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Co-workers and family are remembering Eduard Faktorovich, a Denver-based Transportation Security Administration officer who died Monday due to complications from COVID-19.

Faktorovich joined the TSA in late April 2018 and worked exclusively at the Denver International Airport. His last date on-duty was November 2, 2020.

In a statement, the agency said colleagues remember him as a kind and respectful person who always had a smile on his face.

“Although Eduard was with TSA for only two and half years, the entire team in Denver is saddened by the loss of one [of] their own,” the agency wrote.

The local ABC affiliate in Denver spoke to Faktorovich’s niece, Megan Faktorovich, who said her uncle was eager to explore the world.

“He had a knack for mapping out adventures. He’s been to so many places,” she told Denver7 Tuesday.

Megan said her uncle had pre-existing conditions and was trepidatious about working during the pandemic.

“He didn’t really want to go to work, but he felt like he had to because he had to help those people."

According to TSA data, nearly 3,000 employees across the United States have tested positive for COVID-19. Nine, including Faktorovich, have died.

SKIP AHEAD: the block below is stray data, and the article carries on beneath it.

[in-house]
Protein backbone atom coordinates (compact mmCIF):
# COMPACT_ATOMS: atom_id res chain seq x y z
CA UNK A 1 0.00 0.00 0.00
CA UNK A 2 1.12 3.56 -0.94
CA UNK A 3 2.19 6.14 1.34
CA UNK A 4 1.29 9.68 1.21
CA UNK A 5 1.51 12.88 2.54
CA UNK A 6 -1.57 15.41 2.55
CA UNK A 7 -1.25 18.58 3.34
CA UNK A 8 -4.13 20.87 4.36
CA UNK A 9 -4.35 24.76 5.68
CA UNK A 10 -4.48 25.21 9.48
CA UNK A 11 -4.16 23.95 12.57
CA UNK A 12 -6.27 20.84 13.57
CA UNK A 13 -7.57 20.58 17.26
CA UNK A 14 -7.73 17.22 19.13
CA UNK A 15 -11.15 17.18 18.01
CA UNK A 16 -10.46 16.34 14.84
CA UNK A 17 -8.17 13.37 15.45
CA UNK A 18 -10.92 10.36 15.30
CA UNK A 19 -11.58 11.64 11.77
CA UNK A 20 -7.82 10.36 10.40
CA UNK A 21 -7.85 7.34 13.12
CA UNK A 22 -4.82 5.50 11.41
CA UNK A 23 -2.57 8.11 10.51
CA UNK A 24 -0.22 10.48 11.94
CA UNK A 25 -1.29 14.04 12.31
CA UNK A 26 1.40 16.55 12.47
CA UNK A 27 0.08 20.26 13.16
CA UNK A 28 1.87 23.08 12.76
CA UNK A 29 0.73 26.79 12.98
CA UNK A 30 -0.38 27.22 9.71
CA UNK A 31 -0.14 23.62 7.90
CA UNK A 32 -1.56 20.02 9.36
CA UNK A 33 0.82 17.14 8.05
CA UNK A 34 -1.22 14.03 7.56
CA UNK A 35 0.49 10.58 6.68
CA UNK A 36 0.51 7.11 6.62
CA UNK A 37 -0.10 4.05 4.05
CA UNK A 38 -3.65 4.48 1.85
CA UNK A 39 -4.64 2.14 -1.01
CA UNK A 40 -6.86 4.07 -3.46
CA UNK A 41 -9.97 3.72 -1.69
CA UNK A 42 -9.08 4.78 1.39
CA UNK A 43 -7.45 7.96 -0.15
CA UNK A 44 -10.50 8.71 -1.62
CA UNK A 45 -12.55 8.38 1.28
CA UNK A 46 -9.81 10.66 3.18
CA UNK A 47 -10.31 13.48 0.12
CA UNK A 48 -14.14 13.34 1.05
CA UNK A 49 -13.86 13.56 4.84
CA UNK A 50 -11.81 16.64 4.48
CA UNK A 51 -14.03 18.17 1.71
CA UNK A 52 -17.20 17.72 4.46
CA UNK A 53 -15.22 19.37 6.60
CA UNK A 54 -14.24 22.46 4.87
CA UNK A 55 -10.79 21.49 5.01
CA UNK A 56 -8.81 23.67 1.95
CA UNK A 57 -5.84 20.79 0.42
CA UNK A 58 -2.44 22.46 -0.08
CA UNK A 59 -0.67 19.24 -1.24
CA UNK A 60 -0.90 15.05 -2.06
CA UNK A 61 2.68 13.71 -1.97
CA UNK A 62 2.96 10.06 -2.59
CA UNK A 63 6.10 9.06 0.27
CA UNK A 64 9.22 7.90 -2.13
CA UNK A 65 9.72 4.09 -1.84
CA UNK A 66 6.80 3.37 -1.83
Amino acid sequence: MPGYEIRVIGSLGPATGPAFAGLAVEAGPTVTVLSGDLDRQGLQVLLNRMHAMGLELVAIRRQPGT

“Eduard’s death is a reminder to all of us at TSA of the ongoing seriousness of the COVID-19 pandemic. We remain committed to continuing to take every precaution to help protect our workforce as well as airline travelers,” the agency said.

Navigating The TSA Line During The Pandemic

If you plan to travel by air soon, here are a few easy tips to help you stay safe before boarding a flight.

  • Wash your hands before and after entering a TSA screening line. If it is not possible to wash your hands, use hand sanitizer.
  • When possible, keep at least six feet between you and anyone around. And remember, six feet is a minimum, so if you have the space, use it.
  • In any case, wear a mask. The CDC now recommends we wear masks even when social distancing is possible.
  • Get prepared. Listen to any special rules coming from TSA agents. If belts and shoes are being removed, do so before you put your bags on the line. Empty your pockets and make sure your phone, keys, and wallet are safe in a carry-on bag.
  • Arrive early. COVID-19 has affected staffing and airport operations, so the pre-flight process might take longer than usual.

For more detailed guidance, reference the TSA’s general guidelines. They've also released holiday-specific travel guidelines.

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